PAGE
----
“Endocannabinoids acting on the cannabinoid-1 receptor (CB1R) or ghrelin acting on its receptor (GHS-R1A) both promote alcohol-seeking behavior, but an interaction between the two signaling systems has not been explored. Here, we report that the peripheral CB1R inverse agonist JD5037 reduces ethanol drinking in wild-type mice but not in mice lacking CB1R, ghrelin peptide or GHS-R1A. JD5037 treatment of alcohol-drinking mice inhibits the formation of biologically active octanoyl-ghrelin without affecting its inactive precursor desacyl-ghrelin. In ghrelin-producing stomach cells, JD5037 reduced the level of the substrate octanoyl-carnitine generated from palmitoyl-carnitine by increasing fatty acid β-oxidation. Blocking gastric vagal afferents abrogated the ability of either CB1R or GHS-R1A blockade to reduce ethanol drinking. We conclude that blocking CB1R in ghrelin-producing cells reduces alcohol drinking by inhibiting the formation of active ghrelin and its signaling via gastric vagal afferents. Thus, peripheral CB1R blockade may have therapeutic potential in the treatment of alcoholism.”
“Despite the staggering consequences of the opioid epidemic, limited nonopioid medication options have been developed to treat this medical and public health crisis.
This study investigated the potential of cannabidiol (CBD), a nonintoxicating phytocannabinoid, to reduce cue-induced craving and anxiety, two critical features of addiction that often contribute to relapse and continued drug use, in drug-abstinent individuals with heroin use disorder.
Acute CBD administration, in contrast to placebo, significantly reduced both craving and anxiety induced by the presentation of salient drug cues compared with neutral cues. CBD also showed significant protracted effects on these measures 7 days after the final short-term (3-day) CBD exposure. In addition, CBD reduced the drug cue–induced physiological measures of heart rate and salivary cortisol levels. There were no significant effects on cognition, and there were no serious adverse effects.
CBD’s potential to reduce cue-induced craving and anxiety provides a strong basis for further investigation of this phytocannabinoid as a treatment option for opioid use disorder.”
“Cognitive impairment is a core symptom of schizophrenia; however, current antipsychotic drugs have limited efficacy to treat these symptoms and can cause serious side-effects, highlighting a need for novel therapeutics.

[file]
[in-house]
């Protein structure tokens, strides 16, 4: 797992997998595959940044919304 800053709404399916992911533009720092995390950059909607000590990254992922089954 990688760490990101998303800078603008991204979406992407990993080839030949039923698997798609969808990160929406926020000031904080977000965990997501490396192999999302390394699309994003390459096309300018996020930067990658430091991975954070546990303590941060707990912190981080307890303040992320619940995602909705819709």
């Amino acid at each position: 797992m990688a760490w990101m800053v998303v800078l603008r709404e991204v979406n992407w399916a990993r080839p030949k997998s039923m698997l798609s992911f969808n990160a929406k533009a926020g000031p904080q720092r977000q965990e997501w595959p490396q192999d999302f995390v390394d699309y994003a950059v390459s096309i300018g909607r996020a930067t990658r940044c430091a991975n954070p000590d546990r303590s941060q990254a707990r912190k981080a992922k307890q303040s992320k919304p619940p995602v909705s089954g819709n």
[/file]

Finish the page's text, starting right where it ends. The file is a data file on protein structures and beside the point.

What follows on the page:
Cannabidiol (CBD) is a non-intoxicating phytocannabinoid that has demonstrated pro-cognitive effects in multiple disease states, including a maternal immune activation (poly I:C) model of schizophrenia, but the mechanisms underlying the efficacy of CBD require investigation.
We examined alterations in markers of muscarinic neurotransmission in the pre-frontal cortex (PFC) and hippocampus (HPC) following CBD treatment.
These findings demonstrate that CBD can normalise muscarinic neurotransmission imbalances in male poly I:C offspring in regions of the brain implicated in cognition.”
“We conducted a responsibility analysis to determine whether drivers injured in motor vehicle collisions who test positive for Δ-9-tetrahydrocannabinol (THC) or other drugs are more likely to have contributed to the crash than those who test negative.
There was no increased risk of crash responsibility in drivers with THC<2ng/mL or 2≤THC<5ng/mL.
In this sample of non-fatally injured motor vehicle drivers in British Columbia, Canada, there was no evidence of increased crash risk in drivers with THC<5ng/mL and a statistically non-significant increased risk of crash responsibility (OR=1.74) in drivers with THC≥5ng/mL.”
“Studies suggest that the endocannabinoid and endovanilloid systems are implicated in the pathophysiology of schizophrenia.
The Spontaneously Hypertensive Rats (SHR) strain displays impaired contextual fear conditioning (CFC) attenuated by antipsychotic drugs and worsened by pro-psychotic manipulations. Therefore, SHR strain is used to study emotional processing/associative learning impairments associated with schizophrenia and effects of potential antipsychotic drugs.
Here, we evaluated the expression of CB1 and TRPV1 receptors in some brain regions related to the pathophysiology of schizophrenia. We also assessed the effects of drugs that act on the endocannabinoid/endovanilloid systems on the CFC task in SHRs and control animals (Wistar rats – WRs).
These results reinforce the involvement of the endocannabinoid/endovanilloid systems in the SHRs CFC deficit and point to these systems as targets to treat the emotional processing/cognitive symptoms of schizophrenia.”